Decision tree diagram for 30-day mortality, showing intraoperative lactic acid cutoffs of 13.5 mmol/L and 16.7 mmol/L as optimal cutoffs in predicting 30-day all-cause mortality. LA: lactic acid, LA_op_MAX: lactic acid_intraoperative_maximal value.
Fig. 4.
Kaplan-Meier survival plot shows 30-day mortality according to intraoperative lactic acid > 16.7 mmol/L, 13.5-16.7 mmol/L and < 13.5 mmol/L (A) 90-day mortality according to intraoperative lactic acid > 8.4 mmol/L and 8.4 ≤ mmol/L (B). LA: lactic acid.
Table 1.
Patients’ Demographics according to the Intraoperative Lactic Acid Levels
Variable LA ≤ 8.4 mmol/L (n = 2,997) LA > 8.4 mmol/L (n = 341) Total (n = 3,338) P value
Demographic data
 Age (yr) 53.2 ± 9.1 54.0 ± 8.8 53.3 ± 9.0 0.123
 Sex, male 2,171 (72.4) 272 (79.8) 2,443 (73.2) 0.005
 Body mass index (kg/m2) 24.2 ± 3.7 24.8 ± 3.7 24.3 ± 3.7 0.003
 Diabetes 731 (24.4) 69 (20.2) 800 (24.0) 0.102
 Hypertension 559 (18.7) 60 (17.6) 619 (18.5) 0.688
 MELD score 18.1 ± 10.8 18.9 ± 12.0 18.2 ± 10.9 0.262
  MELDs 0.138
  MELD < 15 1,619 (54.0) 188 (55.1) 1,807 (54.1)
  MELD 15-35 1,062 (35.4) 107 (31.4) 1,169 (35.0)
  MELD > 35 316 (10.5) 46 (13.5) 362 (10.8)
Causes for liver disease
 Viral 1,874 (62.5) 231 (67.7) 2,105 (63.1) 0.067
 Alcoholic 620 (20.7) 56 (16.4) 676 (20.3) 0.074
 Biliary 99 (3.3) 4 (1.2) 103 (3.1) 0.047
 Others 543 (18.1) 57 (16.7) 600 (18.0) 0.572
 Malignancy 1,363 (45.5) 185 (54.3) 1,548 (46.4) 0.003
 Fulminant hepatic failure 136 (4.5) 25 (7.3) 161 (4.8) 0.032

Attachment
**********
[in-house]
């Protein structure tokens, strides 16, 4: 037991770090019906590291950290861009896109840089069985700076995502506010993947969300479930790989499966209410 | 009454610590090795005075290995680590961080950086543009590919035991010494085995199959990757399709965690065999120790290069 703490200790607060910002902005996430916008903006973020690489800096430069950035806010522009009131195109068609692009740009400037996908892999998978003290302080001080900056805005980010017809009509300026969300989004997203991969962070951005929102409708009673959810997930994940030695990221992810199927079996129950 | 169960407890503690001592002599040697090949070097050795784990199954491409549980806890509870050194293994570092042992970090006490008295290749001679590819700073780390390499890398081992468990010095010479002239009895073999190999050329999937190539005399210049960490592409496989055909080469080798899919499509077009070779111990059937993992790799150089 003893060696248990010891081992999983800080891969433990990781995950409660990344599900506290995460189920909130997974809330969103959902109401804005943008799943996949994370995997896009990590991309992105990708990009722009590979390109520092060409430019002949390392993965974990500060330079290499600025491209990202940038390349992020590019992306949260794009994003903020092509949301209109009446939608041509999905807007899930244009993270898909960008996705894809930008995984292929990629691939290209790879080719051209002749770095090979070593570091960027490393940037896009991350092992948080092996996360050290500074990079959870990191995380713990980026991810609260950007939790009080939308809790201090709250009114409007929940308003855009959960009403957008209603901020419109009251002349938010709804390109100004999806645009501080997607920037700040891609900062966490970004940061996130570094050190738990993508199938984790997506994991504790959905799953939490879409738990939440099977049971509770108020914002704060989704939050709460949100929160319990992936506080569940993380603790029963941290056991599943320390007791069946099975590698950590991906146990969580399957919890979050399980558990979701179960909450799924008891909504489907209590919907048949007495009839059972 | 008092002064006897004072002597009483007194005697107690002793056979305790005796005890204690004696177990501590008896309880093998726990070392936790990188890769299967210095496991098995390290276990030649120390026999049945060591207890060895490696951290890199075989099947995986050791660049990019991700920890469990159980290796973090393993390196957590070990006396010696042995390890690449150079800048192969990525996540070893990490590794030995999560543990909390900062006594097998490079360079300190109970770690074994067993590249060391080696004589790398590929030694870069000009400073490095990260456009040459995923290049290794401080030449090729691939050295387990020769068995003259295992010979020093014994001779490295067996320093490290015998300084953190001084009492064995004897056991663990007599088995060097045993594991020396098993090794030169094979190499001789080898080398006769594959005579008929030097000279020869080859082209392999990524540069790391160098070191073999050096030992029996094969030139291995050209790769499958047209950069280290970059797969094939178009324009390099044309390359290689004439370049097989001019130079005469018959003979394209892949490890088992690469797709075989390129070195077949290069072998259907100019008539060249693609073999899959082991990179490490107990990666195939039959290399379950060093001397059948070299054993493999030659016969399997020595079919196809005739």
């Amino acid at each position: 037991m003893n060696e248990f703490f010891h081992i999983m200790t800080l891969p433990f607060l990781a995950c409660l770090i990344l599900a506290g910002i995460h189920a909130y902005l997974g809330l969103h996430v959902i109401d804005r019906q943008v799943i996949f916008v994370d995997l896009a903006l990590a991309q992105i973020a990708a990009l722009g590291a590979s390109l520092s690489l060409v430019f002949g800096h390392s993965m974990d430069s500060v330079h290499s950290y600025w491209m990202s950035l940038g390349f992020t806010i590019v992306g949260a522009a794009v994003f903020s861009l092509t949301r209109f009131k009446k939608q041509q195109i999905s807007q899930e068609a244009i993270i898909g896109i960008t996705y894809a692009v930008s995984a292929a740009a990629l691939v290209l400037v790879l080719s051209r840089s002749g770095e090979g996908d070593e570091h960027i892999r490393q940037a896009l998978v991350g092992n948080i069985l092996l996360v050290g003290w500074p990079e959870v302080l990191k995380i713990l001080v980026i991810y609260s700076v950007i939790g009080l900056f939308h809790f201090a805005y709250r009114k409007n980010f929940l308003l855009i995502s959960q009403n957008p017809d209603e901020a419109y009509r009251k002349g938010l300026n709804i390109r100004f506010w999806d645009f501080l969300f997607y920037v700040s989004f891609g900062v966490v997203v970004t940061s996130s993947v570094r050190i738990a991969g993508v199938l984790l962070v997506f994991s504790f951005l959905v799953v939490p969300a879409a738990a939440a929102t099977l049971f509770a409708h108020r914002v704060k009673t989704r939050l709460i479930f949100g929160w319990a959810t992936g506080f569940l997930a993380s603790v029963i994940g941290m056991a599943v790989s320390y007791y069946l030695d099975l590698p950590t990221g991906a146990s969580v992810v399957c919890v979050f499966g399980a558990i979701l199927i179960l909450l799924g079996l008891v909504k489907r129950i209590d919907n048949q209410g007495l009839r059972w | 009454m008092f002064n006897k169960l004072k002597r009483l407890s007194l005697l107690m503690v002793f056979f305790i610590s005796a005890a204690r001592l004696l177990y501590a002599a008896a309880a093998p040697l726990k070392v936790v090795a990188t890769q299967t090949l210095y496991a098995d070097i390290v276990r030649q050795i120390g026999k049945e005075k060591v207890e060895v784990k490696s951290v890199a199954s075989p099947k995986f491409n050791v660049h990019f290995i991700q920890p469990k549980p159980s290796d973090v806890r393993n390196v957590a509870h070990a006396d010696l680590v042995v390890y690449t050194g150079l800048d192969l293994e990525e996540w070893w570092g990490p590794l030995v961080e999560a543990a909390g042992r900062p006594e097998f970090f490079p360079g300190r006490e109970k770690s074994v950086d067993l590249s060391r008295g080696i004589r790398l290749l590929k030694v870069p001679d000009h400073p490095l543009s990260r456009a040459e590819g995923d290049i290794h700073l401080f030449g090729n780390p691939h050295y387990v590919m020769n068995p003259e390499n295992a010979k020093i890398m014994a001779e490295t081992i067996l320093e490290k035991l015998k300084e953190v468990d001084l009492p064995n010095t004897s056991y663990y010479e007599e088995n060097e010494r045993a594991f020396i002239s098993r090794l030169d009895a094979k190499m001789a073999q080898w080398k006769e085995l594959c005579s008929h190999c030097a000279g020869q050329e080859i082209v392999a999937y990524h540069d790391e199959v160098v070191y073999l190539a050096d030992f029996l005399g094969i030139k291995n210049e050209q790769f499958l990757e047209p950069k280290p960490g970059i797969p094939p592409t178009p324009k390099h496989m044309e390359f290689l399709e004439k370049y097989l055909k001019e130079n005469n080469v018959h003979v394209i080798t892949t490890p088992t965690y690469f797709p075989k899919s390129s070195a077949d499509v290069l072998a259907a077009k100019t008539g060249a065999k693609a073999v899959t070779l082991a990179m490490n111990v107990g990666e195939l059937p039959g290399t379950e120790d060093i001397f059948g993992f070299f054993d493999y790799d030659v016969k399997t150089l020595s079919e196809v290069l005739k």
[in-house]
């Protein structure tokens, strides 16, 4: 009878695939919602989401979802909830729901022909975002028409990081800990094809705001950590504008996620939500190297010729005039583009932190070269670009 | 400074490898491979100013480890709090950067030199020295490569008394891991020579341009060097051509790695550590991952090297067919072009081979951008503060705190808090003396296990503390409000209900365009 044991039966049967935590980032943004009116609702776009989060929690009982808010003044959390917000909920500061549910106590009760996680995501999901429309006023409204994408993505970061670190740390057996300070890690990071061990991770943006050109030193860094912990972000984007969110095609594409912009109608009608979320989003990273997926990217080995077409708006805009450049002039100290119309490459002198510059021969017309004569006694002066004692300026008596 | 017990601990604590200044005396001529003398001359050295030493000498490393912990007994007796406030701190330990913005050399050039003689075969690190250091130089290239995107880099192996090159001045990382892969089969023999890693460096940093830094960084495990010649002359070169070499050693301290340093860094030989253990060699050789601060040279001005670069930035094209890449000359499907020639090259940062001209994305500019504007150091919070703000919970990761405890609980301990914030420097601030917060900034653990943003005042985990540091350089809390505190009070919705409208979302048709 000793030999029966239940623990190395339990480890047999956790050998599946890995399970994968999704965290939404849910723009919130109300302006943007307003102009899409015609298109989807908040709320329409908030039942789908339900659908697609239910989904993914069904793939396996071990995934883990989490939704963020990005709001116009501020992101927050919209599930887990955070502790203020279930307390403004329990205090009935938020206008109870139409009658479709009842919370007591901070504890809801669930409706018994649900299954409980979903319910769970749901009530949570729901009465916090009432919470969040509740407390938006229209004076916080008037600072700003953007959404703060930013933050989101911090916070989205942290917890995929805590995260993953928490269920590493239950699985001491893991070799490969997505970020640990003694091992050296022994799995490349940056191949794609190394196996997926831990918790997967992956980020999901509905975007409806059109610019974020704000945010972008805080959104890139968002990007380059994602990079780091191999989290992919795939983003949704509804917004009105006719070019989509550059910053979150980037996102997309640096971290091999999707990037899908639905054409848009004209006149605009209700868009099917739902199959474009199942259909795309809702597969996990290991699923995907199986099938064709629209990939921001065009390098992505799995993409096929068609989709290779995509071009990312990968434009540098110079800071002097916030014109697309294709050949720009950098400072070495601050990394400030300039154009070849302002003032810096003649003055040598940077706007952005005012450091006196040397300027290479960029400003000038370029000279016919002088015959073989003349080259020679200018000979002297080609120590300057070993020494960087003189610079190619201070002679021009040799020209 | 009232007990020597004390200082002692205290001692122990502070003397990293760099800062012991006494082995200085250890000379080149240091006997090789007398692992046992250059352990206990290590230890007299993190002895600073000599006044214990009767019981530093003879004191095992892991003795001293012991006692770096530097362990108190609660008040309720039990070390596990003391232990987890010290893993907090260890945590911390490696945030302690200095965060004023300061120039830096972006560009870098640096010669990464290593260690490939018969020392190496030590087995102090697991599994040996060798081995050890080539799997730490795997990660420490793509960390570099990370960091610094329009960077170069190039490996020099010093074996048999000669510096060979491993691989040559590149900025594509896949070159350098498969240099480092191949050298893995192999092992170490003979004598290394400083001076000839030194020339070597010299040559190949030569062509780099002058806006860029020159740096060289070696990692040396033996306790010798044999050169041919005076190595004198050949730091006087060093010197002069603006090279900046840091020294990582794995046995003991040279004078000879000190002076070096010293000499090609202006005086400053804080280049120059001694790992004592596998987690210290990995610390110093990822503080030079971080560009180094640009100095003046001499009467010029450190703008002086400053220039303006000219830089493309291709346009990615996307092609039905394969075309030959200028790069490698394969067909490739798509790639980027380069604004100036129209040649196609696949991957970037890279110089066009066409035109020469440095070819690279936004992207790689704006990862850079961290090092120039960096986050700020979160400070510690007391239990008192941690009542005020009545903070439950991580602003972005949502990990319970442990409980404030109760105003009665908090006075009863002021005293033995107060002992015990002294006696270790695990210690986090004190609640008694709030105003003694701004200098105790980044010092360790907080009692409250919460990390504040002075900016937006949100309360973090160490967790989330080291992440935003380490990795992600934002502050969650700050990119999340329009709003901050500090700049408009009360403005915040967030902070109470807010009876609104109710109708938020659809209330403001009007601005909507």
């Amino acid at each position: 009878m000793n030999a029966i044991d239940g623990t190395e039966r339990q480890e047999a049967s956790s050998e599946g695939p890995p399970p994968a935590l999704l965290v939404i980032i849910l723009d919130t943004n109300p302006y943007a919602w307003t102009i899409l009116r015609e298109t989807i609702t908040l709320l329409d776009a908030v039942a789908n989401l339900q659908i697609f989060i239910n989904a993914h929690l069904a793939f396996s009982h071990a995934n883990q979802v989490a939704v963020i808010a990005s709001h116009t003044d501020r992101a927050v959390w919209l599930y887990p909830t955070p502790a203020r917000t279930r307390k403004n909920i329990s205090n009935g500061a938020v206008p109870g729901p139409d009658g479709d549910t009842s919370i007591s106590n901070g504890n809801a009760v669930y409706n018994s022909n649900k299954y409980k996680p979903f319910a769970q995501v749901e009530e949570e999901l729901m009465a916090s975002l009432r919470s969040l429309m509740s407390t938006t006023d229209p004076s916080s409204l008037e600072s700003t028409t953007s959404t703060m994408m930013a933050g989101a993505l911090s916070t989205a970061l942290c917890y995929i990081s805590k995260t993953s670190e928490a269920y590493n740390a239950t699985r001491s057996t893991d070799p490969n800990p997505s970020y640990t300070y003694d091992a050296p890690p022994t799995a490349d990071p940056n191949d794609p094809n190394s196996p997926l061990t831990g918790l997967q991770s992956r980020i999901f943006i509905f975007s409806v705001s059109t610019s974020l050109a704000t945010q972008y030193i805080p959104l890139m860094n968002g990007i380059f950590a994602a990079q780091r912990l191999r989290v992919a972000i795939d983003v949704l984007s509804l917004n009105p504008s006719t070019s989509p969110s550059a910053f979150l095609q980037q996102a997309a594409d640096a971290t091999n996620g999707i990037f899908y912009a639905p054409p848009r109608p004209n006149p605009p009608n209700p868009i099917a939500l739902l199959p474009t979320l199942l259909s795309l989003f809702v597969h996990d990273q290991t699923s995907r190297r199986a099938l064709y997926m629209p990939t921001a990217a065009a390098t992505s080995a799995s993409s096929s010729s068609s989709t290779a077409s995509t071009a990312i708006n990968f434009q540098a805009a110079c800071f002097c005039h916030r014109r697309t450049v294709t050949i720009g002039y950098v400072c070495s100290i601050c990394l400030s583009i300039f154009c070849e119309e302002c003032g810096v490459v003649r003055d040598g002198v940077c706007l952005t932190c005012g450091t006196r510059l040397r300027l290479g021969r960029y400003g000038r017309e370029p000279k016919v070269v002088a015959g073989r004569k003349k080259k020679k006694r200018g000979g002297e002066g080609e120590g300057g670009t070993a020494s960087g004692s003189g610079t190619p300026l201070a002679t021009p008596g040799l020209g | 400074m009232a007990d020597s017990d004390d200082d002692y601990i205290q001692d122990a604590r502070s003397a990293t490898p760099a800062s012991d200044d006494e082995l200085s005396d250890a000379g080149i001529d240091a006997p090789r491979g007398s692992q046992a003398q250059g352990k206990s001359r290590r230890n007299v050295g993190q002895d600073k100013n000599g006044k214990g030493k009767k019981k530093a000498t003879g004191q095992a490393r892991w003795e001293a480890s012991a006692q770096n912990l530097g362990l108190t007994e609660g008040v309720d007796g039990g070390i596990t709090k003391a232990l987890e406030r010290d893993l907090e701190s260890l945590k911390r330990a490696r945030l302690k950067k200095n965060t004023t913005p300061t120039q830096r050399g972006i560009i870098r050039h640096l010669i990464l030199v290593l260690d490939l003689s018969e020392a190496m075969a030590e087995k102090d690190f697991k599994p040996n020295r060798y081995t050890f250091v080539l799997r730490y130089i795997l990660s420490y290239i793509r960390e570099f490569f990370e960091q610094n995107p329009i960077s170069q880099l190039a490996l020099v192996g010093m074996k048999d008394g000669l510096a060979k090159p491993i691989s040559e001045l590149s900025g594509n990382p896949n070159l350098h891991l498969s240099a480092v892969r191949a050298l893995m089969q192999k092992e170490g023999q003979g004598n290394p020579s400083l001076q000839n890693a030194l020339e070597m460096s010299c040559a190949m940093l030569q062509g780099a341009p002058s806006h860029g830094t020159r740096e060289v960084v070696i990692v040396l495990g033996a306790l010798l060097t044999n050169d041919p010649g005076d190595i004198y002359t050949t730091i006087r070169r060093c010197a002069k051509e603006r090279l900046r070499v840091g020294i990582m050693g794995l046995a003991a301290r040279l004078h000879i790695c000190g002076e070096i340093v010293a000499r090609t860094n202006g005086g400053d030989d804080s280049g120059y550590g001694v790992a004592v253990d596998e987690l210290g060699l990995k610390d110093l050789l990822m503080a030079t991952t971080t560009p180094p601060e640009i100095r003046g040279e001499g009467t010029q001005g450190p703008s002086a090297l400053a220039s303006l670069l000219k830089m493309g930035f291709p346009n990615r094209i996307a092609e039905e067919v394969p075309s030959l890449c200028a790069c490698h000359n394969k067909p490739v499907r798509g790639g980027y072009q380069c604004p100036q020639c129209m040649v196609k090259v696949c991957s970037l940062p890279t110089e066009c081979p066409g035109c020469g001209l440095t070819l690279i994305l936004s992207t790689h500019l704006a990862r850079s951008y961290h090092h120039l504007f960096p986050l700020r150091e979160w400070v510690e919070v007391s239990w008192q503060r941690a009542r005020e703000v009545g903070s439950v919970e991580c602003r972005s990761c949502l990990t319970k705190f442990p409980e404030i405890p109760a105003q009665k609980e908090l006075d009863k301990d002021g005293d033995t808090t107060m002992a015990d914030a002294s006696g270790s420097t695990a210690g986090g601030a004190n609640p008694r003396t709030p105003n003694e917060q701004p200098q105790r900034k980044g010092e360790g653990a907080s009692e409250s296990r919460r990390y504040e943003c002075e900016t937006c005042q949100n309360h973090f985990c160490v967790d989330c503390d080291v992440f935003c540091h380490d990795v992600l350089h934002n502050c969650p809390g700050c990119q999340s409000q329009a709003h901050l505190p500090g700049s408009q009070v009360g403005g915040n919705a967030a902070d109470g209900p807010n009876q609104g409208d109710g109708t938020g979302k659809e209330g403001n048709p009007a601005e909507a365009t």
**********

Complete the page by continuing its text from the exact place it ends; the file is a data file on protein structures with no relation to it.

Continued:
Intractable ascites 951 (31.7) 96 (28.2) 1,047 (31.4) 0.198
 Hepatic encephalopathy 473 (15.8) 64 (18.8) 537 (16.1) 0.179
 Pleural effusion 401 (13.4) 41 (12.0) 442 (13.2) 0.538
 Spontaneous bacterial peritonitis 123 (4.1) 15 (4.4) 138 (4.1) 0.908
Laboratory variables
 Intraoperative 4.1 (2.9, 5.6) 10.4 (9.2, 12.2) 4.4 (3.0, 6.2) < 0.001
 Lactic acid (mmol/L)
 Hemoglobin (g/dl) 10.4 (8.9, 12.2) 10.7(9.0, 12.7) 10.4 (8.9, 12.3) 0.052
 Leukocytes (×103/µl) 3.6 (2.5, 5.3) 3.5 (2.5, 5.6) 3.6 (2.5, 5.3) 0.739
 Platelet count (×103/µl) 61 (42, 94) 60 (41, 91) 61 (42, 94) 0.786
 Total bilirubin (mg/dl) 2.1 (1.0, 9.6) 2.0 (1.8, 4.8) 2.1 (1.0, 9.8) 0.844
 Albumin (g/dl) 3.1 (2.7, 3.5) 3.1 (2.7, 3.6) 3.1 (2.7, 3.5) 0.158
 Prothrombin time (INR) 1.4 (1.2, 1.8) 1.4 (1.2, 1.9) 1.4 (1.2, 1.9) 0.507
 Creatinine (mg/dl) 0.80 (0.7, 1.0) 0.84 (0.7, 1.1) 0.80 (0.7, 1.1) 0.012
Preoperative therapy
 Vasopressor support 145(4.8) 36 (10.6) 181 (5.4) < 0.001
 Mechanical ventilation 245 (8.2) 54 (15.8) 299 (9.0) < 0.001
 Renal replacement therapy 297 (9.9) 52 (15.2) 349 (10.5) 0.003
Operative variables
 Deceased-donor 475 (15.8) 51 (15.0) 526 (15.8) 0.726
 Operation time (min) 740.8 ± 142.4 754.4 ± 140.6 742.2 ± 142.3 0.096
 Total ischemic time (min) 147.5 ± 71.7 130.5 ± 53.4 140.8 ± 65.6 < 0.001
  pRBC (unit) 11.3 ± 14.1 13.1 ± 16.4 11.5 ± 14.3 0.052
  FFP (unit) 11.7 ± 14.0 12.7 ± 14.9 11.8 ± 14.1 0.193

Values are expressed as mean ± SD, number (%), or median (1Q, 3Q). LA: lactic acid, MELD score: Model for End-stage Liver Disease score, pRBC: packed red blood cells, FFP: fresh frozen plasma, INR: international normalized ratio.